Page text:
‘American Idol”s Cook Rocks Out in Singapore
“American Idol” season seven winner David Cook performed in Singapore last week for the third anniversary of ION Orchard and was in the city to promote the upcoming season of the reality show.
The rock star, who performed in Jakarta for the first time in July, played an intimate acoustic set on Thursday night. He entertained his fans with his wit and humor on stage and impressed the audience with an impeccable performance that highlighted his wide vocal range.
Besides delivering his best-known hits, such as “The Time of My Life,” the 29-year-old artist also threw in a handful of surprises, including a cover of Prince’s “Purple Rain.”
At the end of the performance, he was in for a surprise himself, when organizers brought out a durian pancake for Cook to try on stage. Judging from his face after taking one bite, it is safe to say that should he come back to Southeast Asia, it won’t be for the “king of fruits.”
Prior to the show, Cook sat down with a handful of journalists from Indonesia to talk about his upcoming album, his memories of Jakarta, and why charity work is so important to him.
You performed in Jakarta in July. What memories do you have from that concert?
I had a very vague idea of what to expect, but it was just such a beautiful place. The whole trip was fun. It’s always good to go places you haven’t been before. The crowd response was great, too. The audience was awesome, I mean, I’ve played shows before ‘Idol’ when there was no audience at all. A good audience can make a show.
I have said this before, but I am really consistently amazed at how inviting and hospitable everybody here is, in Singapore, Indonesia and all over Southeast Asia, it makes it a joy to come out here. I’m loving it here. It makes it really easy to come back, despite the 17-hour-flight.
What do you think your career would have been like if you hadn’t won ‘American Idol’?
I actually graduated college with a graphic design degree. I made this commitment to myself that if I wasn’t where I wanted to be musically by the time I was 26, I’d go back to playing music as a hobby and get a job as a graphic designer somewhere. Then the whole ‘Idol’ thing happened, and I actually won ‘Idol’ six months before I turned 26, so I cut it about as close as I could — which is a good thing, because you probably wouldn’t be talking to me now if I was a graphic designer [laughs].
Do you still keep in touch with the other ‘Idol’ contestants?
As much as I can, yes. Of course, everybody is busy doing their own thing. I haven’t talked to Archie [David Archuleta, runner up] in a while because he’s been on his Mormon mission. I do talk to Carly Smithson pretty regularly. She and her husband just had their first child, so she’s learning the whole ‘being a mom’ thing. I also talk to the others once in a while, and whenever I happen to run into any of them, we always have a good time. We were a good group with very little drama.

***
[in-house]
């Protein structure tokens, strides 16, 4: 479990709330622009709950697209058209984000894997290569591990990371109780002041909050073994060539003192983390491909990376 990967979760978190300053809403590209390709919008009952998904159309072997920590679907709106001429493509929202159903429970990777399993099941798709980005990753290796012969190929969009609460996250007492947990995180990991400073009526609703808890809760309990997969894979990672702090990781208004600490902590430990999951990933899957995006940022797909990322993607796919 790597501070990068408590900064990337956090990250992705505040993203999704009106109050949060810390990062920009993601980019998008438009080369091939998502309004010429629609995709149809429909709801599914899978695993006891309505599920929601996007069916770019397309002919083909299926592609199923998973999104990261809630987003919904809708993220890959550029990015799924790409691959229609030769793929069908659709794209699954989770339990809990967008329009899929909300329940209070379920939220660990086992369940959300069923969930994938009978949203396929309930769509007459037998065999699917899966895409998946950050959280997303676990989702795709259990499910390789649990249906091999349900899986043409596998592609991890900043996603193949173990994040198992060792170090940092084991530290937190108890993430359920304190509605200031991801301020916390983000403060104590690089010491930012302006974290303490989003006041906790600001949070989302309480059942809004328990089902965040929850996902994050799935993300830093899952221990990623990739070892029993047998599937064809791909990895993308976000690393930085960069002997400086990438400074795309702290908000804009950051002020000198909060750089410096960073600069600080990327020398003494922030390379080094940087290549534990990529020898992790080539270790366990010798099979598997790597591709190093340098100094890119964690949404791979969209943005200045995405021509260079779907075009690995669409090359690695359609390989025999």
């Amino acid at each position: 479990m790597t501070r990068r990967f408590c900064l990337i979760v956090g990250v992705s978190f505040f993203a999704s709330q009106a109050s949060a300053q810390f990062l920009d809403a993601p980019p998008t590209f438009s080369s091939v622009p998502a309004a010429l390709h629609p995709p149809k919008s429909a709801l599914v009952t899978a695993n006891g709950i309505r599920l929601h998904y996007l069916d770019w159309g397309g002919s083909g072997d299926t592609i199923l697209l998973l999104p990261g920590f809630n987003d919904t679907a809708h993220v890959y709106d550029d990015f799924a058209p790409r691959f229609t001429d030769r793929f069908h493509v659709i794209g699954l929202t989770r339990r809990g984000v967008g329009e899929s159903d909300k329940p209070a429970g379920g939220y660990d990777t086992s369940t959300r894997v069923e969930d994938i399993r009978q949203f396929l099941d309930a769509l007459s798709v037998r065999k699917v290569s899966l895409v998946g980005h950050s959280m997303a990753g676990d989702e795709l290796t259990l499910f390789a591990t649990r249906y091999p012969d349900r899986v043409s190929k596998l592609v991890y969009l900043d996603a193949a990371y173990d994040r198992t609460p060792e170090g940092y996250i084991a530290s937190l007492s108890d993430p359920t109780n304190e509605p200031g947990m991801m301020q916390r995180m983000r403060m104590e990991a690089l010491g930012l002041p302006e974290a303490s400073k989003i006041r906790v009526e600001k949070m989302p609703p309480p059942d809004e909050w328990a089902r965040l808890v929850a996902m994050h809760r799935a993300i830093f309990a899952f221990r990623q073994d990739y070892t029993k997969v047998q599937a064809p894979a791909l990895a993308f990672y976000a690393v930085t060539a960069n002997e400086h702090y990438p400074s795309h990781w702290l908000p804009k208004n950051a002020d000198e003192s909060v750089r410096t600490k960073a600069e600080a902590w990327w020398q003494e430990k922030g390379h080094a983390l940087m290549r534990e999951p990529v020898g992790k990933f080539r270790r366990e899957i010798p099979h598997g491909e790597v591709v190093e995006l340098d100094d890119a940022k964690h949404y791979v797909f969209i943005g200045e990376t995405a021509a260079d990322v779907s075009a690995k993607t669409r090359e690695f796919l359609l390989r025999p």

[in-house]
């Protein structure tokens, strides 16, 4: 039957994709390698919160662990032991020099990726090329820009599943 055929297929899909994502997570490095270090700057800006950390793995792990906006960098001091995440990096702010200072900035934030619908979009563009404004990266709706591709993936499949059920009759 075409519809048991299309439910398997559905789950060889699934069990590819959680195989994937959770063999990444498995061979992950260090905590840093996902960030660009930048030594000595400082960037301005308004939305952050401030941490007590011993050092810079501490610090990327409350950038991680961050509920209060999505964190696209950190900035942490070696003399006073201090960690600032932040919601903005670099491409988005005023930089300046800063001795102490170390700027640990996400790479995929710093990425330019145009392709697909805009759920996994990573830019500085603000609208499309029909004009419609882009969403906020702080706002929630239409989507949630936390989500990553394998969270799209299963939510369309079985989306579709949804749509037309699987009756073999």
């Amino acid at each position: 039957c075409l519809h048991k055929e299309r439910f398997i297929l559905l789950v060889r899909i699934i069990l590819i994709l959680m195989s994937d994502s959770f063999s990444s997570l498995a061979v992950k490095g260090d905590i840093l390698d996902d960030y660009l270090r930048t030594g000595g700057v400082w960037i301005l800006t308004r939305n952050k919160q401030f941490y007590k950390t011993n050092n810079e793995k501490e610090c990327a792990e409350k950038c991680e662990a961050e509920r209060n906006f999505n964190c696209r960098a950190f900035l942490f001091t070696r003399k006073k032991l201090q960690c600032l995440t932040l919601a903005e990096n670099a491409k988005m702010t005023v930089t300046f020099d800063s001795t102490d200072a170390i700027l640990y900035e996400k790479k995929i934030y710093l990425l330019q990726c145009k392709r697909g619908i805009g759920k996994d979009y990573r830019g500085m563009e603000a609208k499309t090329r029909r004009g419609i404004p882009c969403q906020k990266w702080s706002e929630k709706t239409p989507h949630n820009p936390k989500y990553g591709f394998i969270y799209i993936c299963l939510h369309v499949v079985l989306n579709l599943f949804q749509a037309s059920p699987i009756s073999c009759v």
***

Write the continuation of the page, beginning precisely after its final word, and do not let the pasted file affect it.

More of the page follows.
What inspires you when you write songs? Do we have to look for hidden meanings in your lyrics?
I just want to make sure that [my songs convey] honesty. A lot of time when I write, I don’t write with a specific topic in my mind. So if I’m writing a song about unrequited love, I’m normally not thinking about one particular ex-girlfriend. I try to write songs in a way where I’m being autobiographical to some degree, but I’m leaving it open enough to interpretation, so [the listeners] can find something for themselves in it.
Any idea on when your new album is coming out?
We don’t know that yet, but the goal is, obviously, the sooner the better. The creative process this summer was a lot of fun, and we came up with a lot of great songs, so hopefully very soon. I am as impatient as everybody else is, but I really want to get it right, especially for my fans, who have always been so patient.
I think that’s always the challenge, to keep your fans invested in what you’re doing as an artist. The last thing I ever wanted to do — both to myself and my fans — is put out music that I’m not excited about. If I have to go on stage and sing songs to you guys that I don’t have my heart in, it’s unfair for me to expect [the audience] to reply. I would love to be able to put music out as often as possible, but it’s more important to me to make great music.
What do you like most about performing live?
What I love most about being on stage is that it’s never the same thing. Every show is going to be different, it’s going to have its own story and subtext. Besides that, being on stage is another side of my personality. When I’m on stage, I’m a different version of myself than when I’m off stage. And I like being able to show that side of myself on stage, being a front man, while off stage I’m pretty reserved, I like to stay at home and don’t go out that much.
Could you tell us a bit more about the charities you’re involved with?
One is the Accelerate Brain Cancer Cure foundation, based out of Washington, DC. They raise awareness and money to try find a cure for brain cancer. It is an obvious cause to me, because everybody who knows my story, knows that I lost my brother to this in 2009.Then there is Chris Evert Charities, based in Florida. It’s my third year working with them.
I just think that I have been given this amazing platform, I don’t know how long this will last, if it will last for the rest of my life, but if I can use that platform to help people in need, then I’m of course happy to do that.